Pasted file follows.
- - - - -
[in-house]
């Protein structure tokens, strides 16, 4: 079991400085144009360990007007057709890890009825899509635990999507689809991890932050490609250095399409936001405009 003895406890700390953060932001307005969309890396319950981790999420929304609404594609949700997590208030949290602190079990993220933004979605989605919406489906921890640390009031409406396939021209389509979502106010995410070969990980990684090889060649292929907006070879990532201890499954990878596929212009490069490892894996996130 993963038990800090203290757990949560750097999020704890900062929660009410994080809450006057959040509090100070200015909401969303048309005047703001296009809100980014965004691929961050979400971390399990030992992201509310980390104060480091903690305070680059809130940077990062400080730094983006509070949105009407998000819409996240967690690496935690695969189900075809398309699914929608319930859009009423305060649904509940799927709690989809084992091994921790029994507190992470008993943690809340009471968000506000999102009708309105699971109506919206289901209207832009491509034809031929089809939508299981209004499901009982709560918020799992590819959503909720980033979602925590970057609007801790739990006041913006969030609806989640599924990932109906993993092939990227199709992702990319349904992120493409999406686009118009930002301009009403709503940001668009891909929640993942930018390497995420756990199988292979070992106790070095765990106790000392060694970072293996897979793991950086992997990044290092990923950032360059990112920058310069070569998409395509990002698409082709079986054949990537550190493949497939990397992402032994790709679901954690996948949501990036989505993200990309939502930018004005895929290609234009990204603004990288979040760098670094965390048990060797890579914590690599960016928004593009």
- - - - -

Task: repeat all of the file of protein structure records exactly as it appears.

[in-house]
């Protein structure tokens, strides 16, 4: 079991400085144009360990007007057709890890009825899509635990999507689809991890932050490609250095399409936001405009 003895406890700390953060932001307005969309890396319950981790999420929304609404594609949700997590208030949290602190079990993220933004979605989605919406489906921890640390009031409406396939021209389509979502106010995410070969990980990684090889060649292929907006070879990532201890499954990878596929212009490069490892894996996130 993963038990800090203290757990949560750097999020704890900062929660009410994080809450006057959040509090100070200015909401969303048309005047703001296009809100980014965004691929961050979400971390399990030992992201509310980390104060480091903690305070680059809130940077990062400080730094983006509070949105009407998000819409996240967690690496935690695969189900075809398309699914929608319930859009009423305060649904509940799927709690989809084992091994921790029994507190992470008993943690809340009471968000506000999102009708309105699971109506919206289901209207832009491509034809031929089809939508299981209004499901009982709560918020799992590819959503909720980033979602925590970057609007801790739990006041913006969030609806989640599924990932109906993993092939990227199709992702990319349904992120493409999406686009118009930002301009009403709503940001668009891909929640993942930018390497995420756990199988292979070992106790070095765990106790000392060694970072293996897979793991950086992997990044290092990923950032360059990112920058310069070569998409395509990002698409082709079986054949990537550190493949497939990397992402032994790709679901954690996948949501990036989505993200990309939502930018004005895929290609234009990204603004990288979040760098670094965390048990060797890579914590690599960016928004593009």